As a minimum, you provide your bot ID, bot place ID, and the discussion log group name when you release the dashboard. BotLocaleId– The bot location ID associated to the bot ID with this dashboard, which defaults to en_US. To get the locales set up for your bot, select View languages on the very same page where you discovered the bot ID.Each control panel produces metrics for a particular place ID of a Lex bot. If you want to deploy the dashboard with the sample bot rather of utilizing an existing bot, set the ShouldDeploySampleBots criterion to real. You can use the widgets to imagine trends, validate that your bot is carrying out as expected, and optimize your bot setup.

The source code of this option is available in the GitHub repository.
Extra resources.
There are a number of blog posts for Amazon Lex that likewise explore tracking and analytics dashboards:.

Scroll down to the Application Settings area and enter the specifications to point the dashboard to your existing bot:.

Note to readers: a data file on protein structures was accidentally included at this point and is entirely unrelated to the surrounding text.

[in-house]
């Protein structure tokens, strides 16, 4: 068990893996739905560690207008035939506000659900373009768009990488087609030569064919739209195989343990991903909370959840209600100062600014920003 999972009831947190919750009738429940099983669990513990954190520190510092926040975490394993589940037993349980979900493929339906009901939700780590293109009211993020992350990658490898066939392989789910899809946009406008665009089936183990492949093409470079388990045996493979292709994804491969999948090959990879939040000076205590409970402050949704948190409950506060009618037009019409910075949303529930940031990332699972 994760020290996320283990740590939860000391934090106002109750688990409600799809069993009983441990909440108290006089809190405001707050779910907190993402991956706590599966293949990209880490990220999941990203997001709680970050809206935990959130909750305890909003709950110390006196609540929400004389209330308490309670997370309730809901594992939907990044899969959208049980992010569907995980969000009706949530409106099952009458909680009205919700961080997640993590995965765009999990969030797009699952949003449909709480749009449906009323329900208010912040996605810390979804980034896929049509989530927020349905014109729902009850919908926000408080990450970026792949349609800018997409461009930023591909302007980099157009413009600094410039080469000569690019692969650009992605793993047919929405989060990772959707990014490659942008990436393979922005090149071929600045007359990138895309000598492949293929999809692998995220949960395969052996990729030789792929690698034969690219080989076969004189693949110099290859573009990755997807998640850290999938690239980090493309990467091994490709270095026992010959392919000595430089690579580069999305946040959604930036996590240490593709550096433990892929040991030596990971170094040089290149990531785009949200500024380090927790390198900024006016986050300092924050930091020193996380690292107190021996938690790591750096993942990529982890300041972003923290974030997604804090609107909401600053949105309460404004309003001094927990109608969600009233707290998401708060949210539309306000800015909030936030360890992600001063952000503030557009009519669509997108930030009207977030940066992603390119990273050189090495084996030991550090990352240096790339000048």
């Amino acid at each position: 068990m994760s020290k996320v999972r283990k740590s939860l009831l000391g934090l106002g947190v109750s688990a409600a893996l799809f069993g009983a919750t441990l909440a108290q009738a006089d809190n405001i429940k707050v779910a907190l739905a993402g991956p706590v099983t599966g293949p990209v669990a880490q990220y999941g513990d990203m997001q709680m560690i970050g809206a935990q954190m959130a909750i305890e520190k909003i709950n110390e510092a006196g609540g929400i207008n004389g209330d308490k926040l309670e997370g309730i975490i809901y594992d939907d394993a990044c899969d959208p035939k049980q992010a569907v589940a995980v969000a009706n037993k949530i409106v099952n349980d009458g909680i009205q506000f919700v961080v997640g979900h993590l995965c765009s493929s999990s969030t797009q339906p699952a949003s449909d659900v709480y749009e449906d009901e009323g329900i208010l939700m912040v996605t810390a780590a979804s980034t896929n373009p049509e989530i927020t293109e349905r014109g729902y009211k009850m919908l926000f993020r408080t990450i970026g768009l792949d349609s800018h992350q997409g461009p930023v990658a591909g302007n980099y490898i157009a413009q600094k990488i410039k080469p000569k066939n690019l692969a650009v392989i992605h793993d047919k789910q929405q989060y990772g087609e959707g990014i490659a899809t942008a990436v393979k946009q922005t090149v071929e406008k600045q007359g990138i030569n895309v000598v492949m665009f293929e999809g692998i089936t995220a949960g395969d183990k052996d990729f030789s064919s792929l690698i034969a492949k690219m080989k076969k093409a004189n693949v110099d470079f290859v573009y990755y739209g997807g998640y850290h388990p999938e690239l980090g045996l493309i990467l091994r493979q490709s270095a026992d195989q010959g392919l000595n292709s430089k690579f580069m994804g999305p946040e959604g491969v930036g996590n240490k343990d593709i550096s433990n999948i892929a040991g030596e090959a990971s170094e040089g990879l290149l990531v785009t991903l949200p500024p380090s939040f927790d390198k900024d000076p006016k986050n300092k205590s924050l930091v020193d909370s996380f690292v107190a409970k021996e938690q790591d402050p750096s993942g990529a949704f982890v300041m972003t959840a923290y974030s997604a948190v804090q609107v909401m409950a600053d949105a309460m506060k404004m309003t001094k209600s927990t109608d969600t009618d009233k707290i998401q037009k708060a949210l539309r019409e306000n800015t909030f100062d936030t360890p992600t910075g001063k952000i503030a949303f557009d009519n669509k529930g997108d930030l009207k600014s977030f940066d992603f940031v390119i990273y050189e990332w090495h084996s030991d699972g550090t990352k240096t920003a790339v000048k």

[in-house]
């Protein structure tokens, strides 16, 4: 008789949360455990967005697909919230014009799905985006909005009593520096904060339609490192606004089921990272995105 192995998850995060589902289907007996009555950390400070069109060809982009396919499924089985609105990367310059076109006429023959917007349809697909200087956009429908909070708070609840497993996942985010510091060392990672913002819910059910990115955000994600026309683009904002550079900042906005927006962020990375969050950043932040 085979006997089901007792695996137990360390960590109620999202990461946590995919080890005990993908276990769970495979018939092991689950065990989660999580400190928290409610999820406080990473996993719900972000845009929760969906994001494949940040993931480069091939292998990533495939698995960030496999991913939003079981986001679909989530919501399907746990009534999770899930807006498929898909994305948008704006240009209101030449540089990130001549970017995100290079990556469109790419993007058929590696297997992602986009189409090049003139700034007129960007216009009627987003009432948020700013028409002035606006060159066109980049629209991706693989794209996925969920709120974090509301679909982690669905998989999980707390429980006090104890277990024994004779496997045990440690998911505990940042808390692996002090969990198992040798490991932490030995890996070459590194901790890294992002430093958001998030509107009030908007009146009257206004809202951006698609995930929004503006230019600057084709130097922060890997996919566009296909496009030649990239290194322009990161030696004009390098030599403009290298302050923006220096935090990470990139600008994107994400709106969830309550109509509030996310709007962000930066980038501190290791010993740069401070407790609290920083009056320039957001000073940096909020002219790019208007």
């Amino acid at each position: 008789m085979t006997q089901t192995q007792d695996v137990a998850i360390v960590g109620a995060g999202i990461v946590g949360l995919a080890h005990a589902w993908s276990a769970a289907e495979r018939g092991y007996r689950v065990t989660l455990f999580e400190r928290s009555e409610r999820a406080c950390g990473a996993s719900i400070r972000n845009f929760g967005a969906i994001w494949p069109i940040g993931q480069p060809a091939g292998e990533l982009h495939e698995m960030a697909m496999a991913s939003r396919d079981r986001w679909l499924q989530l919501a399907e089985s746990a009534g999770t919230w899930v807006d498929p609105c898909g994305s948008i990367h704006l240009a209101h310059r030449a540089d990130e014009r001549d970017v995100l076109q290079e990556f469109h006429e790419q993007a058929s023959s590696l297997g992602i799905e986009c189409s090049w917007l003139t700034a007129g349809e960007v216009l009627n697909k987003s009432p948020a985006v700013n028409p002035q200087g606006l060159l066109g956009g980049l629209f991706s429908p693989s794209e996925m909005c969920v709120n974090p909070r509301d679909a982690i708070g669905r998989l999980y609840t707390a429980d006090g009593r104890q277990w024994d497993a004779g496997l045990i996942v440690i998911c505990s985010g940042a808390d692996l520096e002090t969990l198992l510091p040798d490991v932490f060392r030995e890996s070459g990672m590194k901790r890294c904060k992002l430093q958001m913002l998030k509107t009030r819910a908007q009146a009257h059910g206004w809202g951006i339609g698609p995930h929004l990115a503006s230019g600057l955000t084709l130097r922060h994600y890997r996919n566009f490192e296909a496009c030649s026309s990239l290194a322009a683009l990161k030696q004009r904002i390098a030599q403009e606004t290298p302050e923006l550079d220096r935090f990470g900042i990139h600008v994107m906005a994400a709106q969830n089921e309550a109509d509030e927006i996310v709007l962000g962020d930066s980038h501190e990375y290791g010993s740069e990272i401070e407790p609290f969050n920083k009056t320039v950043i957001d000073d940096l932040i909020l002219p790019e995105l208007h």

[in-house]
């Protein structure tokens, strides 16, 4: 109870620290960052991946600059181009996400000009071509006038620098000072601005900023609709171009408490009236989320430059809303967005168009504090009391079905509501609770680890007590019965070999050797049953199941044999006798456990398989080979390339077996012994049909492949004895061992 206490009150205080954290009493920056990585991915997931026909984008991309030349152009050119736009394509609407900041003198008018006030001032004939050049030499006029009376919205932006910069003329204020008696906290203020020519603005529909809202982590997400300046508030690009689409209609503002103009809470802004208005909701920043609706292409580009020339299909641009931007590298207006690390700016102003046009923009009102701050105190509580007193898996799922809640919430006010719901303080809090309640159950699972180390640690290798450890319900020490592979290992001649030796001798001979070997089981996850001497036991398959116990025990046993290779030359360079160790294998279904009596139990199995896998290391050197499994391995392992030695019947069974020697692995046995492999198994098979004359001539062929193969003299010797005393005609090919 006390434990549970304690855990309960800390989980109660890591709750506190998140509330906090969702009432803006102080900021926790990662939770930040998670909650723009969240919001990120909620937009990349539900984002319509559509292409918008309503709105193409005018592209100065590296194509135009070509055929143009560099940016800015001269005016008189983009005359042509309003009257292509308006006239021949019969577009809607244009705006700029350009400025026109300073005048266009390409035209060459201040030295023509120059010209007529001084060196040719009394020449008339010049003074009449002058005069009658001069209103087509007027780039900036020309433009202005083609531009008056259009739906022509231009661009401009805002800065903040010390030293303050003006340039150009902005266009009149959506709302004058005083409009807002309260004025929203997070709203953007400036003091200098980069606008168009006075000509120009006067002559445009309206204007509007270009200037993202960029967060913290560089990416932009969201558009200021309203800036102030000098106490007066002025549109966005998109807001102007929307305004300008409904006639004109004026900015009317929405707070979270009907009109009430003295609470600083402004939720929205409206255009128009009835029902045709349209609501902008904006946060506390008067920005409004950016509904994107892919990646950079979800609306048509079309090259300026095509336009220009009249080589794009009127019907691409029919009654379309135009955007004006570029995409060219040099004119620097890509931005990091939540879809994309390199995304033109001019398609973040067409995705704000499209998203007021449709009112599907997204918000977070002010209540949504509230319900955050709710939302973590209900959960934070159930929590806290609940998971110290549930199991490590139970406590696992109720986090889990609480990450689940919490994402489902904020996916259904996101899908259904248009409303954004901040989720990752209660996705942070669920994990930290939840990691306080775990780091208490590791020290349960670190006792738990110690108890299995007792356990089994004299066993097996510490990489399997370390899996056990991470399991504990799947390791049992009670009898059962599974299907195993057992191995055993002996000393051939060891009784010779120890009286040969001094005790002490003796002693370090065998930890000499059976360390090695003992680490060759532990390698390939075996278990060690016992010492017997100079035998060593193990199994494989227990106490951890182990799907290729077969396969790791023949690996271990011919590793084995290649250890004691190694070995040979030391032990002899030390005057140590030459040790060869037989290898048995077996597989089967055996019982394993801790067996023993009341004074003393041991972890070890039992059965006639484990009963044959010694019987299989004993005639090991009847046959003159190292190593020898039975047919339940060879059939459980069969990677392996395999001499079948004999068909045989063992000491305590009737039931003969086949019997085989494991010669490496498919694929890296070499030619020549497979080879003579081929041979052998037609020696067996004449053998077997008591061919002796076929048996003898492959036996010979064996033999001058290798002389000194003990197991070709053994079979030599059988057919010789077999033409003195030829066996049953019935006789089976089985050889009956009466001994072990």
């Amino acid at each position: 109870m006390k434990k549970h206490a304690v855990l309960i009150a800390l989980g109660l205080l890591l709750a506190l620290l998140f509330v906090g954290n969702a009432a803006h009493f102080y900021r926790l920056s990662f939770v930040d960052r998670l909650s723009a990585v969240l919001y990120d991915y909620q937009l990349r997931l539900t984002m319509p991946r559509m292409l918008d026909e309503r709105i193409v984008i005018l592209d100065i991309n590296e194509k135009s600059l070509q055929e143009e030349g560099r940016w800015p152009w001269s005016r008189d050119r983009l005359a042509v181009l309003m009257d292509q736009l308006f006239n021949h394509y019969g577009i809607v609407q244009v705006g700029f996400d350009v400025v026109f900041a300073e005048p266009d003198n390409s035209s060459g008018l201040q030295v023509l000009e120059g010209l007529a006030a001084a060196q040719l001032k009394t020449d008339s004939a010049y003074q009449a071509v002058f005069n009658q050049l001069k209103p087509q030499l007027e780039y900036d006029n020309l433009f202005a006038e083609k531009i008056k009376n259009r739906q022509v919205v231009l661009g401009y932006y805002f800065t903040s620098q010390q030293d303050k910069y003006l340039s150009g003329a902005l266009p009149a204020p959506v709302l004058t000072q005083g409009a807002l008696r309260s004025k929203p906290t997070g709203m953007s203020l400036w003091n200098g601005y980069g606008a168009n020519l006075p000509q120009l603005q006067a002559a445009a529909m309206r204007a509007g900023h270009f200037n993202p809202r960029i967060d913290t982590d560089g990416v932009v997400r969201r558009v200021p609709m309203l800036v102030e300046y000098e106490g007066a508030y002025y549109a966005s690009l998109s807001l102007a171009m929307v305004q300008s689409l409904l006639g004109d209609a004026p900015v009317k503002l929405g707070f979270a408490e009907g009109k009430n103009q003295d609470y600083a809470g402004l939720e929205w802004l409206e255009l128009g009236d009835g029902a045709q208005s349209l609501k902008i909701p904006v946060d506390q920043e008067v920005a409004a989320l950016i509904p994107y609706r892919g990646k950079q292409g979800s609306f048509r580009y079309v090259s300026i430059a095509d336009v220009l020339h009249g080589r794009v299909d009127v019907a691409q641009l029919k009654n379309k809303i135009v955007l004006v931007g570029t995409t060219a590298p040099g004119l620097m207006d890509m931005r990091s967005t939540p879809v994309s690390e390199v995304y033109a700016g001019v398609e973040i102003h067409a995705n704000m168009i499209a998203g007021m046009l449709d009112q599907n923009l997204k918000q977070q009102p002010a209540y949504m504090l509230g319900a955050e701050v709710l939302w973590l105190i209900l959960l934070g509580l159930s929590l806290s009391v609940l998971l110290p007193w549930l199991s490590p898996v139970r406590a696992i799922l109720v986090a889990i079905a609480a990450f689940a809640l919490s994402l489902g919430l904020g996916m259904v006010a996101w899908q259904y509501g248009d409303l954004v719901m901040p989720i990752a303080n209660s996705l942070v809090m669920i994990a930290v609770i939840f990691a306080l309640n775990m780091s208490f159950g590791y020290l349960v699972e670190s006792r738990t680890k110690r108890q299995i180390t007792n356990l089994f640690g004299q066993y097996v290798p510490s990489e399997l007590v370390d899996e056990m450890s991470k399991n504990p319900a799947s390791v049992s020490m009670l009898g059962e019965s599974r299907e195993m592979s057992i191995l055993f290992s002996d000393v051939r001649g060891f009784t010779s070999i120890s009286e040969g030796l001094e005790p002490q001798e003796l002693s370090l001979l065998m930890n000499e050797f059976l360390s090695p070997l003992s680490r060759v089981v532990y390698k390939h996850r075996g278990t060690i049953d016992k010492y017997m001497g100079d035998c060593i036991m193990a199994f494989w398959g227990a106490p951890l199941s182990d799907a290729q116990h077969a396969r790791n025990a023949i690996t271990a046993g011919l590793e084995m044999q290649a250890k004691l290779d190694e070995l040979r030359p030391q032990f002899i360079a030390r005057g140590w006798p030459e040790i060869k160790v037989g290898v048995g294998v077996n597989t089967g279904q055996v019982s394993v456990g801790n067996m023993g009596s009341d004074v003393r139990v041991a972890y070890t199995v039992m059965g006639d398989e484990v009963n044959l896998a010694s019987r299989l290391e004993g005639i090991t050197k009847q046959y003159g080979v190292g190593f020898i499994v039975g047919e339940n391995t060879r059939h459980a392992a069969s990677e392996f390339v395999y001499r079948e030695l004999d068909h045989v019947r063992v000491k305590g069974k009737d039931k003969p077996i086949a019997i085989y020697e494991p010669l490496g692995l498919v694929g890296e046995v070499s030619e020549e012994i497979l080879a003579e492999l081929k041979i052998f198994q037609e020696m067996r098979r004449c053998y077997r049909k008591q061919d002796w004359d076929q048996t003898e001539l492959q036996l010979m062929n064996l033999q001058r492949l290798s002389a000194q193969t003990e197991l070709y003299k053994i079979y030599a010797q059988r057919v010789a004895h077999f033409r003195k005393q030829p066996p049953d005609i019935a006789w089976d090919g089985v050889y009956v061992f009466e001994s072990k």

Youre rerouted to the create application page on the Lambda console (this is a Serverless service!).

The following diagram illustrates the service architecture.

On the Amazon Lex V2 console, from the list, select your bot.
On the left menu, choose Aliases.
In the list of aliases, select the alias for which you want to configure conversation logs.
In the Conversation logs section, select Manage discussion logs.
For text logs, select Enable.
Get in the CloudWatch log group name that you developed.
Choose Save to start logging discussions.

Now we can make it possible for the conversation logs.

Rich visualizations and widgets such as metrics charts, top-N lists, heatmaps, and utterance management.
Serverless architecture using pay-per-use managed services that scale transparently.
CloudWatch metrics that you can utilize to set up CloudWatch alarms.